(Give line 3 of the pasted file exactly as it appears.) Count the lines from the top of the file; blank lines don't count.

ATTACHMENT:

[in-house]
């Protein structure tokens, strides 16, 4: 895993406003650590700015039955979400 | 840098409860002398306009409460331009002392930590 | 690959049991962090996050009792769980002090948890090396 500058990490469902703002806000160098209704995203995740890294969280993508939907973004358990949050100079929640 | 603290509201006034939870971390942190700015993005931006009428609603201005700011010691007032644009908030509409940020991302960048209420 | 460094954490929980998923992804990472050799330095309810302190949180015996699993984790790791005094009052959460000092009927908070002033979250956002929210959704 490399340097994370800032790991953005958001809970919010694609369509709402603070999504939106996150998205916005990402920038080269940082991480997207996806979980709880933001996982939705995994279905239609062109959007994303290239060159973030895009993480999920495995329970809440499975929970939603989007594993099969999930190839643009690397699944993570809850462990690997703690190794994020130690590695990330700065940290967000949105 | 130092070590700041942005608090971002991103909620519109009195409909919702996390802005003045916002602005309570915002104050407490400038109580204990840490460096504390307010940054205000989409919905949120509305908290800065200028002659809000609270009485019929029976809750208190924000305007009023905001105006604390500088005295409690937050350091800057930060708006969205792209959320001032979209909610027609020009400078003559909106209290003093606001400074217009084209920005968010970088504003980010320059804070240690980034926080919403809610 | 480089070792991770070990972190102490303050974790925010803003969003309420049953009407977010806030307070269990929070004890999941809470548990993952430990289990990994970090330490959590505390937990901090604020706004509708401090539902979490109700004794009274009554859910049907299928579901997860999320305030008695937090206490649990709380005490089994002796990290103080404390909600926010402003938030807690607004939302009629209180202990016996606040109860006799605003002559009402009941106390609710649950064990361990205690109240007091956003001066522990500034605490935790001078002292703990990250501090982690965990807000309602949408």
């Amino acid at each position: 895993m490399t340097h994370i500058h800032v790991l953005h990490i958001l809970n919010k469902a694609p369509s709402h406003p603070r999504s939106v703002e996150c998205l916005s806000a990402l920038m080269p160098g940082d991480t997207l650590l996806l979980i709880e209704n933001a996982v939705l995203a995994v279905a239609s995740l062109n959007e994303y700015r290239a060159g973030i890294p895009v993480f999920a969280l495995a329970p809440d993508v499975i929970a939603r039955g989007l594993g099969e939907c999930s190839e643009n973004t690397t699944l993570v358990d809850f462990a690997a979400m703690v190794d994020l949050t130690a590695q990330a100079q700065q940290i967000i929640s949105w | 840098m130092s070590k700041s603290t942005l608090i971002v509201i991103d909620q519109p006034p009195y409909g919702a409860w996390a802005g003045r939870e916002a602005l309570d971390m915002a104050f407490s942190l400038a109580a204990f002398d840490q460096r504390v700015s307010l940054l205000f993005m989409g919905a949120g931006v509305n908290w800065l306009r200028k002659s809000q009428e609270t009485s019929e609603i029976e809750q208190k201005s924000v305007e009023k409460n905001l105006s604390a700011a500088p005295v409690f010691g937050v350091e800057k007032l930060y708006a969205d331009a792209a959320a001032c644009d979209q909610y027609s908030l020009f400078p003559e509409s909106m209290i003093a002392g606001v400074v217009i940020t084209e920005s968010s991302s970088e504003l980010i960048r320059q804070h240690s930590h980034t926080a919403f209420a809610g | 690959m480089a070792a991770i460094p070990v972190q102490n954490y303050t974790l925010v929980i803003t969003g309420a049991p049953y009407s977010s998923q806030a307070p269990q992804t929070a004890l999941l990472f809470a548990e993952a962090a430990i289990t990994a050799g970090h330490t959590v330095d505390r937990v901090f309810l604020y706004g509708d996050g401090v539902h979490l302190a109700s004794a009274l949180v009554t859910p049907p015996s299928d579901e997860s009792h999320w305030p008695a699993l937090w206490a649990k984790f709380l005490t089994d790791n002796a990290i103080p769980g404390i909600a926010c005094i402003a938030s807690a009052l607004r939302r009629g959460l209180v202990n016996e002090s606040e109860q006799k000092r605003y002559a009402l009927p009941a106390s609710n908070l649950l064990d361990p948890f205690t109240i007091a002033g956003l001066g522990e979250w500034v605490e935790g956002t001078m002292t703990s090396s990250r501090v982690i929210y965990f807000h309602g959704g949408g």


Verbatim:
């Amino acid at each position: 895993m490399t340097h994370i500058h800032v790991l953005h990490i958001l809970n919010k469902a694609p369509s709402h406003p603070r999504s939106v703002e996150c998205l916005s806000a990402l920038m080269p160098g940082d991480t997207l650590l996806l979980i709880e209704n933001a996982v939705l995203a995994v279905a239609s995740l062109n959007e994303y700015r290239a060159g973030i890294p895009v993480f999920a969280l495995a329970p809440d993508v499975i929970a939603r039955g989007l594993g099969e939907c999930s190839e643009n973004t690397t699944l993570v358990d809850f462990a690997a979400m703690v190794d994020l949050t130690a590695q990330a100079q700065q940290i967000i929640s949105w | 840098m130092s070590k700041s603290t942005l608090i971002v509201i991103d909620q519109p006034p009195y409909g919702a409860w996390a802005g003045r939870e916002a602005l309570d971390m915002a104050f407490s942190l400038a109580a204990f002398d840490q460096r504390v700015s307010l940054l205000f993005m989409g919905a949120g931006v509305n908290w800065l306009r200028k002659s809000q009428e609270t009485s019929e609603i029976e809750q208190k201005s924000v305007e009023k409460n905001l105006s604390a700011a500088p005295v409690f010691g937050v350091e800057k007032l930060y708006a969205d331009a792209a959320a001032c644009d979209q909610y027609s908030l020009f400078p003559e509409s909106m209290i003093a002392g606001v400074v217009i940020t084209e920005s968010s991302s970088e504003l980010i960048r320059q804070h240690s930590h980034t926080a919403f209420a809610g | 690959m480089a070792a991770i460094p070990v972190q102490n954490y303050t974790l925010v929980i803003t969003g309420a049991p049953y009407s977010s998923q806030a307070p269990q992804t929070a004890l999941l990472f809470a548990e993952a962090a430990i289990t990994a050799g970090h330490t959590v330095d505390r937990v901090f309810l604020y706004g509708d996050g401090v539902h979490l302190a109700s004794a009274l949180v009554t859910p049907p015996s299928d579901e997860s009792h999320w305030p008695a699993l937090w206490a649990k984790f709380l005490t089994d790791n002796a990290i103080p769980g404390i909600a926010c005094i402003a938030s807690a009052l607004r939302r009629g959460l209180v202990n016996e002090s606040e109860q006799k000092r605003y002559a009402l009927p009941a106390s609710n908070l649950l064990d361990p948890f205690t109240i007091a002033g956003l001066g522990e979250w500034v605490e935790g956002t001078m002292t703990s090396s990250r501090v982690i929210y965990f807000h309602g959704g949408g």